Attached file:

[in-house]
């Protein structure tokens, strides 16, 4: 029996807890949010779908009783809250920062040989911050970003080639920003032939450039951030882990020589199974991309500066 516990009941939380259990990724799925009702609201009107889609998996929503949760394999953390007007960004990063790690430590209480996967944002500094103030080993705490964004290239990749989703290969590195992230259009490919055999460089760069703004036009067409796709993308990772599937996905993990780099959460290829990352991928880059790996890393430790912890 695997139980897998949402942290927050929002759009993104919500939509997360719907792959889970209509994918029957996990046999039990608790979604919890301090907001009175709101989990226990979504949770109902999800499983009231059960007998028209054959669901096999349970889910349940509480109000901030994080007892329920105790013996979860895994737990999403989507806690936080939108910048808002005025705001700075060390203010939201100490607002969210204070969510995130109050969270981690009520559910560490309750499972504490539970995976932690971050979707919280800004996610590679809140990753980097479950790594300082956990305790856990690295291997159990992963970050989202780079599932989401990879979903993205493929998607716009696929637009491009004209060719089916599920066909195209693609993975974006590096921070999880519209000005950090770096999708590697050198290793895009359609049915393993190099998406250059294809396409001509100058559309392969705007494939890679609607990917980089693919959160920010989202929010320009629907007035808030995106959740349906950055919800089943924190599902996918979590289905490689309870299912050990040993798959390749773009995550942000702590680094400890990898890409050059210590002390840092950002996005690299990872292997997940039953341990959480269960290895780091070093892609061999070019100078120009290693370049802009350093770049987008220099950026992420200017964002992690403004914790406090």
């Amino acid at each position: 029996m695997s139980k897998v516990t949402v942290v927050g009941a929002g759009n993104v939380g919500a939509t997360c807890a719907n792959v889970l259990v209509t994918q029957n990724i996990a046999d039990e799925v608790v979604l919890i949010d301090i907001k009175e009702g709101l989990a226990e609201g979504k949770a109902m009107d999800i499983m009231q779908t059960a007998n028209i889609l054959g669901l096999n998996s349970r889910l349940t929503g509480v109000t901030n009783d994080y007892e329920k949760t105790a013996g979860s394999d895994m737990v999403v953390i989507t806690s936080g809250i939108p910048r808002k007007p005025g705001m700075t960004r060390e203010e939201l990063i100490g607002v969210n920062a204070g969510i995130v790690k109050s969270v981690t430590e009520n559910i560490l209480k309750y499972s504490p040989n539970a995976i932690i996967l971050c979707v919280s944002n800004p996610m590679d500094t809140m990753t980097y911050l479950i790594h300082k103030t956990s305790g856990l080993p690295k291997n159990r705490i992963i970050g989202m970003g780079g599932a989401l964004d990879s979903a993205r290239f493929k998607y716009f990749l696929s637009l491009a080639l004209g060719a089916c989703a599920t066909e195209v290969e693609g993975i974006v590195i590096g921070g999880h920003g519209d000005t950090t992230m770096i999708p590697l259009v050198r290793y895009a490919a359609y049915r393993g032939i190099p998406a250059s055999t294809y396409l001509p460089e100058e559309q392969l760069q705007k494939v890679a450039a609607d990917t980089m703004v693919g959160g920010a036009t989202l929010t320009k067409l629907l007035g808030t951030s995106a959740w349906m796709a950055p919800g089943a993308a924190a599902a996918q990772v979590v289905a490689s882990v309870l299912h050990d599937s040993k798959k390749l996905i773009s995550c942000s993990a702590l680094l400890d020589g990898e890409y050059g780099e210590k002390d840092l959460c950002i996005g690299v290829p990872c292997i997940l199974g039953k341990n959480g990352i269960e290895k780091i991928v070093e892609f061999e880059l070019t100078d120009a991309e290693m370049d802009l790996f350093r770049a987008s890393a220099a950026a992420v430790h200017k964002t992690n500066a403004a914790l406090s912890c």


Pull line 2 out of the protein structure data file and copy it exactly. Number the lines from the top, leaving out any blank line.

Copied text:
């Protein structure tokens, strides 16, 4: 029996807890949010779908009783809250920062040989911050970003080639920003032939450039951030882990020589199974991309500066 516990009941939380259990990724799925009702609201009107889609998996929503949760394999953390007007960004990063790690430590209480996967944002500094103030080993705490964004290239990749989703290969590195992230259009490919055999460089760069703004036009067409796709993308990772599937996905993990780099959460290829990352991928880059790996890393430790912890 695997139980897998949402942290927050929002759009993104919500939509997360719907792959889970209509994918029957996990046999039990608790979604919890301090907001009175709101989990226990979504949770109902999800499983009231059960007998028209054959669901096999349970889910349940509480109000901030994080007892329920105790013996979860895994737990999403989507806690936080939108910048808002005025705001700075060390203010939201100490607002969210204070969510995130109050969270981690009520559910560490309750499972504490539970995976932690971050979707919280800004996610590679809140990753980097479950790594300082956990305790856990690295291997159990992963970050989202780079599932989401990879979903993205493929998607716009696929637009491009004209060719089916599920066909195209693609993975974006590096921070999880519209000005950090770096999708590697050198290793895009359609049915393993190099998406250059294809396409001509100058559309392969705007494939890679609607990917980089693919959160920010989202929010320009629907007035808030995106959740349906950055919800089943924190599902996918979590289905490689309870299912050990040993798959390749773009995550942000702590680094400890990898890409050059210590002390840092950002996005690299990872292997997940039953341990959480269960290895780091070093892609061999070019100078120009290693370049802009350093770049987008220099950026992420200017964002992690403004914790406090």